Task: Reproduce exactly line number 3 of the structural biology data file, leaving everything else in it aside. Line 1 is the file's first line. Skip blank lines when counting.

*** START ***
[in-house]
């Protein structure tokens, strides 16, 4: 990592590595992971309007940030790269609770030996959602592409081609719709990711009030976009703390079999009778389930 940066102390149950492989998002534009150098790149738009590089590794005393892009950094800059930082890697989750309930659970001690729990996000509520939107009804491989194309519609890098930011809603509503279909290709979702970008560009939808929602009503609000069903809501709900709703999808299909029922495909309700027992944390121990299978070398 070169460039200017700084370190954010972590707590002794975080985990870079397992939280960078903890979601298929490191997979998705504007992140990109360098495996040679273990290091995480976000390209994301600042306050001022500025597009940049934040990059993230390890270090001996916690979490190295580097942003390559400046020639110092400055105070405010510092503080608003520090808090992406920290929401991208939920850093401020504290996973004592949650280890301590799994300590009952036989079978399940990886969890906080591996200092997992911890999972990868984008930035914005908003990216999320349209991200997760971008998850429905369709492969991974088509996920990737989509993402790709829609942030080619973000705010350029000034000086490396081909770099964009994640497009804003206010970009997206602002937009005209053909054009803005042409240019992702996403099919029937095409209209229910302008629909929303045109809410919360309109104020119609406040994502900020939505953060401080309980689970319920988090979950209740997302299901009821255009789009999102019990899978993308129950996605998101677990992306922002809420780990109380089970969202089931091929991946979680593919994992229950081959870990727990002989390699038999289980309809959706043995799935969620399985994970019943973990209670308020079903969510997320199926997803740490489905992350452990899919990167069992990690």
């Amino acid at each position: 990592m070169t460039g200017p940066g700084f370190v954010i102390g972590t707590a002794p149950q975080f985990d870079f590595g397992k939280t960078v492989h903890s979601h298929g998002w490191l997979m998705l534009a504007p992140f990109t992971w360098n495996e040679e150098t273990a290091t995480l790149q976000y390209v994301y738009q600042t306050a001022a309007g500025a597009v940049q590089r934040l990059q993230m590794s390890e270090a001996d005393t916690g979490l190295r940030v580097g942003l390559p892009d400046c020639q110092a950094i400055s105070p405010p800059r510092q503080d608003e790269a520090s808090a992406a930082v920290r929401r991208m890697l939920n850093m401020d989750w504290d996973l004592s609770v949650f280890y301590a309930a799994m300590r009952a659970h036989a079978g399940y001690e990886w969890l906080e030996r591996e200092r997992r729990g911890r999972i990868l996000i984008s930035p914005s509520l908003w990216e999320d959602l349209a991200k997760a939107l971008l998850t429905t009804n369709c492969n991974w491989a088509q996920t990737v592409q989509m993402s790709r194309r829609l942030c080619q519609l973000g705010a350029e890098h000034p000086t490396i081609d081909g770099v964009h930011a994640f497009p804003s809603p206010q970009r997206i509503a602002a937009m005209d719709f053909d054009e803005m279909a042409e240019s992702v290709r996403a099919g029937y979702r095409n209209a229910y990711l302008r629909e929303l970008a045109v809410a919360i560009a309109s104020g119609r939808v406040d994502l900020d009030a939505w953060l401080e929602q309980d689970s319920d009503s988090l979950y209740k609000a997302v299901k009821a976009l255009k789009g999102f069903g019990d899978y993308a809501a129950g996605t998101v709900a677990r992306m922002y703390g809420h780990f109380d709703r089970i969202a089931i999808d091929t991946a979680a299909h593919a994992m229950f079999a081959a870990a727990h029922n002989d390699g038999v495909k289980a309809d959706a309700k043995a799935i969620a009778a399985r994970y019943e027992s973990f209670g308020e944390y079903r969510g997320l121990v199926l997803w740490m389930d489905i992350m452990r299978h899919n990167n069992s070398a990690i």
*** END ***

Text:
């Amino acid at each position: 990592m070169t460039g200017p940066g700084f370190v954010i102390g972590t707590a002794p149950q975080f985990d870079f590595g397992k939280t960078v492989h903890s979601h298929g998002w490191l997979m998705l534009a504007p992140f990109t992971w360098n495996e040679e150098t273990a290091t995480l790149q976000y390209v994301y738009q600042t306050a001022a309007g500025a597009v940049q590089r934040l990059q993230m590794s390890e270090a001996d005393t916690g979490l190295r940030v580097g942003l390559p892009d400046c020639q110092a950094i400055s105070p405010p800059r510092q503080d608003e790269a520090s808090a992406a930082v920290r929401r991208m890697l939920n850093m401020d989750w504290d996973l004592s609770v949650f280890y301590a309930a799994m300590r009952a659970h036989a079978g399940y001690e990886w969890l906080e030996r591996e200092r997992r729990g911890r999972i990868l996000i984008s930035p914005s509520l908003w990216e999320d959602l349209a991200k997760a939107l971008l998850t429905t009804n369709c492969n991974w491989a088509q996920t990737v592409q989509m993402s790709r194309r829609l942030c080619q519609l973000g705010a350029e890098h000034p000086t490396i081609d081909g770099v964009h930011a994640f497009p804003s809603p206010q970009r997206i509503a602002a937009m005209d719709f053909d054009e803005m279909a042409e240019s992702v290709r996403a099919g029937y979702r095409n209209a229910y990711l302008r629909e929303l970008a045109v809410a919360i560009a309109s104020g119609r939808v406040d994502l900020d009030a939505w953060l401080e929602q309980d689970s319920d009503s988090l979950y209740k609000a997302v299901k009821a976009l255009k789009g999102f069903g019990d899978y993308a809501a129950g996605t998101v709900a677990r992306m922002y703390g809420h780990f109380d709703r089970i969202a089931i999808d091929t991946a979680a299909h593919a994992m229950f079999a081959a870990a727990h029922n002989d390699g038999v495909k289980a309809d959706a309700k043995a799935i969620a009778a399985r994970y019943e027992s973990f209670g308020e944390y079903r969510g997320l121990v199926l997803w740490m389930d489905i992350m452990r299978h899919n990167n069992s070398a990690i």